Monday, June 08, 2009

recursive publics and free software

From an interesting review of an interesting-sounding book by Christopher Kelty:

Kelty’s main argument is that Free Software communities are a recursive public. He defines a recursive public as a public “whose existence (which consists solely in address through discourse) is possible only through discursive and technical reference to the means of creating this public.”


Free Software is a continuing praxis of “figuring out” - giving up an understanding of finality in order to continually adapt and redesign the system.

I recently wrote a piece for a multiply-authored book due out next year (more on this later) that sought to look at the "development" of the Internet very much along these lines. I hadn't seen these lines when I wrote it, but yes this, and the notion of “adaptability over planning” seem to me germane to the open system of the Net.

I do suspect "open system" is often oxymoronal. Maybe not always?

And, slantwise, this:
The Pirate Party has won a huge victory in the Swedish elections and is marching on to Brussels.

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Anonymous Raven Tintype said...

The word "labor" does not appear anywhere in Kelty's book. That's an odd omission for a book that postulates that new polities are being formed as the result of the way people work. The related word "collaboration" appears many times. Suggests to me that collaboration is used as a euphemism for labor because it free of the antagonistic associations of that word. It's a feel good substitute for labor.

Haven't read the book yet, but I wonder if there's a discussion of that newfangled "precarity" that free software developers experience along with the wonderful new openness and collaboration. Let's face it, free software developers often work for free, or if employed, are often illegally misclassified as contract employees so their employers avoid long term commitments, unemployment insurance, workers comp, social security taxes, and other benefits. Precarity is one of the defining features of this new polity.

Kelty says: "Recursive publics, and publics generally, differ from interest groups, corporations,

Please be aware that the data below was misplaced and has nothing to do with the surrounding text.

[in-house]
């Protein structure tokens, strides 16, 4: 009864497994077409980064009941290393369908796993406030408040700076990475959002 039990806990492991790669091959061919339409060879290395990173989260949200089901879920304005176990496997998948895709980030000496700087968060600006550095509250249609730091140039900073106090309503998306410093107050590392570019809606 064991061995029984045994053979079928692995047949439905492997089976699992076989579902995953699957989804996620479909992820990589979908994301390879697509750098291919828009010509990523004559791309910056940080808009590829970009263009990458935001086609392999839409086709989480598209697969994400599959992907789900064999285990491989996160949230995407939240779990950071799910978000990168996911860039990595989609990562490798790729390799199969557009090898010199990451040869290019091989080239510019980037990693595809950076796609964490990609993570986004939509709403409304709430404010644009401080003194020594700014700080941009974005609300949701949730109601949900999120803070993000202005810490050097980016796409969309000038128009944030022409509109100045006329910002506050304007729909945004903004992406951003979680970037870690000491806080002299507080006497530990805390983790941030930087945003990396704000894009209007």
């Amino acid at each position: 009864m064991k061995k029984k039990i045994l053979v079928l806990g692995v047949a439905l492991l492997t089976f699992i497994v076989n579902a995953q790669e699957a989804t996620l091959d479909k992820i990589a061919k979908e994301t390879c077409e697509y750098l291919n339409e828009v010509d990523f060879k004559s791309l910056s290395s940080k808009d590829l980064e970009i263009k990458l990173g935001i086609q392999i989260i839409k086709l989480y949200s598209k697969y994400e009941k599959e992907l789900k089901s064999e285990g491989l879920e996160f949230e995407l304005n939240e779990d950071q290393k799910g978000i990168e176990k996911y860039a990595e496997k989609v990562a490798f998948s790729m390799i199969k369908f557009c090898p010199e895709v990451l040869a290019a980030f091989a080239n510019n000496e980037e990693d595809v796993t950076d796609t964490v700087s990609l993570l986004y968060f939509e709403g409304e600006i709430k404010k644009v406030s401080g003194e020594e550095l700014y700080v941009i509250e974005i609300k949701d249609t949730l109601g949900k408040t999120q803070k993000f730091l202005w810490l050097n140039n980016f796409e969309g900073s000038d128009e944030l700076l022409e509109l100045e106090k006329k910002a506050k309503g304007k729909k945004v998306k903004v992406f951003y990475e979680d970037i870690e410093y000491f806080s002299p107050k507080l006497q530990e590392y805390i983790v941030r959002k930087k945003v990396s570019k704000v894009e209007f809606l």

unions, professions, churches, and other forms of organization because of their focus on the radical technological modifiability of their own terms of existence"

I suppose he could have added "everything solid melts into air" too, but then he couldn't have claimed to have discovered this brand new "recursive public" thingamajig.

This looks more promising:

Have it on order...

6/08/2009 9:53 PM  
Blogger Tom Matrullo said...

Thanks - that does look interesting - whether moreso than TwoBits dunno, as I've read neither, yet. Glad to see someone interrogating some of the popular, unreflected terms of the cyberborean lexicon. I also find a bit of Mr. P. here:

6/09/2009 2:07 PM  
Anonymous Randall Stross said...

Raven, I like your definition of 'precarity'. It sometimes indeed feels that way.

6/11/2009 8:32 PM  
Blogger jonhusband said...

I third Raven's flagging of the "precarity" in this configuration of labour.

I wonder if more people might cotton on to the issue if collaboration were to be spelled collabouration ?


6/15/2009 2:09 PM  
Anonymous Raven Tintype said...

It's interesting to see Jodi Dean in conversation with Kelty say she doesn't find "recursive publics" a useful concept on the iDC list (thanks for the link Tom, I think this is an important subject, digital labor)...

7/11/2009 5:36 PM  
Blogger Tom Matrullo said...

Yes, I'm still struggling to get at what's bothering her about it.

I also very much liked her question about whether the Internet is one or many.

I'm trying out the idea that for all its multeity, it's One, for the purposes of our coming to grips with matters of surviving the death of content.

Right now we happily pay for the container - the pipes, which large corporations lay in order to recoup their reinvestments a thousandfold - but we refuse to shell out for the contained.

What if container and contained were viewed as One? Would there not then be a point in transferring some of the revenue coming to the pipe owners (who do little besides maintenance once they put their stuff in the ground) to the content makers? But not do it stupidly, as in subscription plans, but more as in giant content pool of shared revenue from the ISPs, and micropayments per use.

Individual users have already paid for both container and contained - that's how we feel, I'm convinced. It's time for the pipeowners to see that without content, their pipes really are, pace Magritte, pipes.

Wrote something about it here. I really don't see another way. All manner of objections welcome.

7/12/2009 5:12 PM  

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